Suppose you created a trust and placed your house in the trust. If you control the trust and the property in the trust, and you retain power such as the ability to amend, revoke or terminate the trust, the Internal Revenue Service will likely regard the trust as a grantor trust and tax you on the trust's income, deductions and credits as though you received them directly. However, when you sell the house, the tax treatment is consistent, and you qualify for capital gains exclusions as though you owned the house, provided you meet the requirements for the exclusion.
If the trust that owned the house is treated as a grantor trust according to IRS Regulations 671 to 679, and you are the owner of the trust or the owner of the portion of the trust that owned the house, the IRS essentially disregards the trust for federal income tax purposes. Just as you are taxed on the income and deductions of the trust, you also qualify for any corresponding credits and exclusions, such as the exclusion of capital gains from the sale of the house.
If you are the owner of the trust for federal income tax purposes, your gain on the sale of the house is the difference between the selling price minus the selling expenses and your basis in the house. Your basis in the house is the basis of the house in the trust plus the cost of any improvements that increase the value of the house. Improvements include additions, heating and air conditioning systems, landscaping, storm doors and windows, flooring, carpeting and more.
Capital Gains Exclusion
As of 2013, you might be able to exclude up to $250,000 of capital gain from your federal income taxes if you meet three conditions. The first is an ownership test. During the five years prior to the sale of the house, you must have a two-year period in which you owned the house. The second is a use test. You must have lived in the house as your primary residence during the same two-year period. The third condition requires that, during the two years prior to the sale of the house, you didn't exclude the gain from the sale of another house.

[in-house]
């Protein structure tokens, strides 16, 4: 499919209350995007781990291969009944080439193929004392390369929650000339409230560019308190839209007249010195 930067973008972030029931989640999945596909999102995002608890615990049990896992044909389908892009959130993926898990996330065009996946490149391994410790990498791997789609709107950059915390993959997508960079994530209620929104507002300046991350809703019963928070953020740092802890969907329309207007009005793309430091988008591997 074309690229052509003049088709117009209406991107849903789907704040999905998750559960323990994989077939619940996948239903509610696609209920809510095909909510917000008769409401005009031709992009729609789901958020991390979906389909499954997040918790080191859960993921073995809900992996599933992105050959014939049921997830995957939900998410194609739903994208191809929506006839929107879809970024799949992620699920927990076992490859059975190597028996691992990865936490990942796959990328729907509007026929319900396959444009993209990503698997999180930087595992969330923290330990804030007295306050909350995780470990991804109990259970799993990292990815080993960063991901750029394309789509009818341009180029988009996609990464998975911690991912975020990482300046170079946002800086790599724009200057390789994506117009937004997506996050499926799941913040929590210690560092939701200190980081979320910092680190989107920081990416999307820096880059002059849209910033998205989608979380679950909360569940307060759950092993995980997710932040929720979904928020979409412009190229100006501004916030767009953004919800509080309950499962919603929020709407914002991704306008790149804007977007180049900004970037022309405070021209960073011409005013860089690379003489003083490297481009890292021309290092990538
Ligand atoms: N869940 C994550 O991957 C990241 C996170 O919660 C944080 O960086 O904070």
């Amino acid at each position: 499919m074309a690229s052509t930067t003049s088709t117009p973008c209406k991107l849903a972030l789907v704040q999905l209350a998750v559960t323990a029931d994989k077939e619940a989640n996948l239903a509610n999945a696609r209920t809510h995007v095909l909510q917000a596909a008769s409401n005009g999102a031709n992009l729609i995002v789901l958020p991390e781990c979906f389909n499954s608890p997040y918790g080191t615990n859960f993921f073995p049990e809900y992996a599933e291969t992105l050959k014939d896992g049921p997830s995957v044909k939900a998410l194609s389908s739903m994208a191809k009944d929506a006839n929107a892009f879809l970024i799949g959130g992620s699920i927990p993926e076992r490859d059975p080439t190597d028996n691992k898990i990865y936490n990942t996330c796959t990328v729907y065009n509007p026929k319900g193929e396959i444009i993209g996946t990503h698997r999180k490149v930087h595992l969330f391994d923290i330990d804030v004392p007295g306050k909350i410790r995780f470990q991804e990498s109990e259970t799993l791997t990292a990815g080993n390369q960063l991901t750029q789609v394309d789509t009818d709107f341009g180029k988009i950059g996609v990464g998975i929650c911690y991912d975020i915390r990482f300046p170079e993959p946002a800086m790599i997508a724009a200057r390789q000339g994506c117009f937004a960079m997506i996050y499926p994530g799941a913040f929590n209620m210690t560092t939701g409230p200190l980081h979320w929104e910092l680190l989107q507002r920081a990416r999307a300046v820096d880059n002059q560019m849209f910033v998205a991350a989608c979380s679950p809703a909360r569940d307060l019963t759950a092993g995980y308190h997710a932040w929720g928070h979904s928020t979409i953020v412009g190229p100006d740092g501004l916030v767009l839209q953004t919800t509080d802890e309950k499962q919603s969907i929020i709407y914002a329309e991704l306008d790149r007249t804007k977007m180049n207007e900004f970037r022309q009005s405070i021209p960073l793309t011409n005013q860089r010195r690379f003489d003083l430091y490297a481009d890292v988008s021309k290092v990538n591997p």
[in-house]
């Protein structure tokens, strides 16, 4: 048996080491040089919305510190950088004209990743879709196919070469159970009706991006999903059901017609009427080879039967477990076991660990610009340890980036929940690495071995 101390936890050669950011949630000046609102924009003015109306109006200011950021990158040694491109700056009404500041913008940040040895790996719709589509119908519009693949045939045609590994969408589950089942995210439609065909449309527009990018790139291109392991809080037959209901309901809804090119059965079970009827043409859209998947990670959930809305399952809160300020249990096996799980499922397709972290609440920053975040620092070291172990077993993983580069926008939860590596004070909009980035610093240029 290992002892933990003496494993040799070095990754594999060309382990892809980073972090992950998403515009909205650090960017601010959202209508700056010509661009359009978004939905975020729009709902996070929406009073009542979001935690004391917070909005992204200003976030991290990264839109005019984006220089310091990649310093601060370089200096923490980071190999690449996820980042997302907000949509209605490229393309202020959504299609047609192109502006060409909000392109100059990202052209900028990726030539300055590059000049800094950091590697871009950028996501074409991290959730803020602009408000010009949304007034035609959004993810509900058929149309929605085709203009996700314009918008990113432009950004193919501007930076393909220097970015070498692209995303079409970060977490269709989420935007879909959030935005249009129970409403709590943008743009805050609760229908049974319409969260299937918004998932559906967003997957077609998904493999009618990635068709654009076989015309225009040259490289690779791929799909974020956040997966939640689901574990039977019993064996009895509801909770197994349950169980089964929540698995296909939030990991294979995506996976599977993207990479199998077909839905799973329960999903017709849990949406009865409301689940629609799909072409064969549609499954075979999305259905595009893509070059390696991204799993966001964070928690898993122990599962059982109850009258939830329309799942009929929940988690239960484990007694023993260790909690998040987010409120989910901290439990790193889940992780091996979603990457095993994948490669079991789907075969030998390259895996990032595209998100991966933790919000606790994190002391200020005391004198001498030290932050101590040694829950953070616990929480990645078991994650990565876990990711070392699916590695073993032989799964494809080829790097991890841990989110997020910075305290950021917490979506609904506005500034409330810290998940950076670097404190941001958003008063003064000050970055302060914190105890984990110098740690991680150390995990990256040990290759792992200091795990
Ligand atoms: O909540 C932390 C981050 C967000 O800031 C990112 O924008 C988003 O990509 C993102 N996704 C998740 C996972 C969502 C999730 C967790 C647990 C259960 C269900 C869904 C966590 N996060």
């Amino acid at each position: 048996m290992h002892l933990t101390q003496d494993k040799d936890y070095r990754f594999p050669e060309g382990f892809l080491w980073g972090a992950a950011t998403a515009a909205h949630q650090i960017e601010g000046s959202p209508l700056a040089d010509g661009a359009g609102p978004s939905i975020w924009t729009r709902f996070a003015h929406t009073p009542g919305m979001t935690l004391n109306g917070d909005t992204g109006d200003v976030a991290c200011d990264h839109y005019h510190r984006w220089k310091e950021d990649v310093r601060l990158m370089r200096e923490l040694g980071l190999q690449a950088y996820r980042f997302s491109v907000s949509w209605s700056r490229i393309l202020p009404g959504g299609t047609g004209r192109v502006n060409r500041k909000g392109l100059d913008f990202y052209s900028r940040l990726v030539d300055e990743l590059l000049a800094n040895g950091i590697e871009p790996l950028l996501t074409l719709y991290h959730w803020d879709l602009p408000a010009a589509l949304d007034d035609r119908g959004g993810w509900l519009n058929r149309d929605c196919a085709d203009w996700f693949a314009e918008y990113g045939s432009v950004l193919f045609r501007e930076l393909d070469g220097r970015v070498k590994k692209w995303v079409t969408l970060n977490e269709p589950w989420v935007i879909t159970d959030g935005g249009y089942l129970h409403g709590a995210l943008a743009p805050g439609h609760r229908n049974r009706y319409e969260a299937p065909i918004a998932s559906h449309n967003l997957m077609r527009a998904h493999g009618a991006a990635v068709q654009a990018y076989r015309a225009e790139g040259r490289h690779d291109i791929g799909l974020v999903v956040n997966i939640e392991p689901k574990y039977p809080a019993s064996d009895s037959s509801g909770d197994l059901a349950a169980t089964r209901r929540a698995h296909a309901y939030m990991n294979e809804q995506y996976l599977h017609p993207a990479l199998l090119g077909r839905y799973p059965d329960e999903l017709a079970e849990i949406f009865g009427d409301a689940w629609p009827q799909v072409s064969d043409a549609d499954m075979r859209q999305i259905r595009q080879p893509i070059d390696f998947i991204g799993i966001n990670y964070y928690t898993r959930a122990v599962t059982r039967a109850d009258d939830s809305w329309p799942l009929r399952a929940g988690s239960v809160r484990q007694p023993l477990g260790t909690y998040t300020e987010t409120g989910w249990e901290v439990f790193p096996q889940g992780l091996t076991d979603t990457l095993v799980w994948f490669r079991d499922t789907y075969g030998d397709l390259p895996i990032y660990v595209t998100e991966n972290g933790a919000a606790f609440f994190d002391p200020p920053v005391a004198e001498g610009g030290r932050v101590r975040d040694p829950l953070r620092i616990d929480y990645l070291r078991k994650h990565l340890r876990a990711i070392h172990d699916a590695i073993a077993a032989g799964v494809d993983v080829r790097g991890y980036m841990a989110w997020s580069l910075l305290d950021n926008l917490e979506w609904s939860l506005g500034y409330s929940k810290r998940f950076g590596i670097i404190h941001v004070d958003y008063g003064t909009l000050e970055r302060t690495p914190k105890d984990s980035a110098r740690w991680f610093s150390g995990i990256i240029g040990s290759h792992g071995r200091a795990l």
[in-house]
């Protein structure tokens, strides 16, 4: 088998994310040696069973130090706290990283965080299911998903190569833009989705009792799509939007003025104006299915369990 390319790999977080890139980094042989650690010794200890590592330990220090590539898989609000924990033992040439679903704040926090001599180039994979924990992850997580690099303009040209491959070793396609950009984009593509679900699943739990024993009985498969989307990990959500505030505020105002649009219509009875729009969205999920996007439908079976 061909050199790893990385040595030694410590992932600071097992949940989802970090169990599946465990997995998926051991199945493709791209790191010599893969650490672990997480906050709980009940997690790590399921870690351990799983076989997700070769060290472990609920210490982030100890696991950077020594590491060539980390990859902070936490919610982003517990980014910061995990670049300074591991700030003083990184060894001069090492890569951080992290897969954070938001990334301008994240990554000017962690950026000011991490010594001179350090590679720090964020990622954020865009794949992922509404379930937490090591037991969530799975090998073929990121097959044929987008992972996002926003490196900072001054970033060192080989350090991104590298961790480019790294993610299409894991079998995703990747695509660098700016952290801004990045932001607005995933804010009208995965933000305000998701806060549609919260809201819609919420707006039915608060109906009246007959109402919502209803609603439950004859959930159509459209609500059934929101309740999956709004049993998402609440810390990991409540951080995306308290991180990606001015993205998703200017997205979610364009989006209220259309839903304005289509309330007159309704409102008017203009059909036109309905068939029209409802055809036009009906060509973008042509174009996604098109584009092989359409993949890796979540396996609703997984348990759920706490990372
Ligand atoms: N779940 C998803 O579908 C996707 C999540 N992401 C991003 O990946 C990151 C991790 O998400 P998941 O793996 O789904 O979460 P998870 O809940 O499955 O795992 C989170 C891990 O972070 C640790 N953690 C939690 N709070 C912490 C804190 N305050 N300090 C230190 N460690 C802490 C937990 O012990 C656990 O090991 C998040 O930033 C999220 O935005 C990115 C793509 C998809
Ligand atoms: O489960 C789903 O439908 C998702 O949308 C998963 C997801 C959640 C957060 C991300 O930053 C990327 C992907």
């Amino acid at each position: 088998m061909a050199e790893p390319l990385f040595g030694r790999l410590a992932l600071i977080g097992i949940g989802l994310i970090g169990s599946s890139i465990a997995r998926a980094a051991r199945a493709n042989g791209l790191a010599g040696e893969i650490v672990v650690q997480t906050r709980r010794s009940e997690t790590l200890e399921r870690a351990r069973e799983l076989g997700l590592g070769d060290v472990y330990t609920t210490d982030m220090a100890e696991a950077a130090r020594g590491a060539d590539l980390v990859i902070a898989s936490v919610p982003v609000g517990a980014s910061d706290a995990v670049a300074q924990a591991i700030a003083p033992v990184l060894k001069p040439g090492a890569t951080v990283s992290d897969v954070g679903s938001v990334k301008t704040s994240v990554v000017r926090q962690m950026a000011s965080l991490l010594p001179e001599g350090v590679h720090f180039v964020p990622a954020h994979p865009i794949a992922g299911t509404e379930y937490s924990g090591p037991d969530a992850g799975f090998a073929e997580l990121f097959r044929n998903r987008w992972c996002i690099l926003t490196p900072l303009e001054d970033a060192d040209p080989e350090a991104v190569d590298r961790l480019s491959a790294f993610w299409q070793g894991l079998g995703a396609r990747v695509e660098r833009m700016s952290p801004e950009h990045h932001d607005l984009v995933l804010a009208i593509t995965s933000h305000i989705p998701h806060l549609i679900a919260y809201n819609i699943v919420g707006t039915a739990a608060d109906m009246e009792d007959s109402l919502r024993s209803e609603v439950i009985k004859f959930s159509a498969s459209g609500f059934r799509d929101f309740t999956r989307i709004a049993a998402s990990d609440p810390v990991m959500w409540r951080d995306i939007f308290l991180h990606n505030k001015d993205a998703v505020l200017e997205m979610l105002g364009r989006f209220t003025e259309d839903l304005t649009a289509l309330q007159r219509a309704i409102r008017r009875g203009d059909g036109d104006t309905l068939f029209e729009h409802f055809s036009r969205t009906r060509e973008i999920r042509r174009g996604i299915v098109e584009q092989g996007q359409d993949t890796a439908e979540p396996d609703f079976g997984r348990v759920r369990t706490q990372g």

If you don't meet one of the three requirements, you might qualify for a partial exemption if you sold the house because you changed jobs, because of your health or because of an unforeseen circumstance such as unemployment or divorce. Calculate the number of days in which you did not meet the conditions during the last four calendar years, divide that by the number of days you owned the house during the same four years and multiply that by the total gain to determine the amount that qualifies for exclusion.
Steve McDonnell's experience running businesses and launching companies complements his technical expertise in information, technology and human resources. He earned a degree in computer science from Dartmouth College, served on the WorldatWork editorial board, blogged for the Spotfire Business Intelligence blog and has published books and book chapters for International Human Resource Information Management and Westlaw.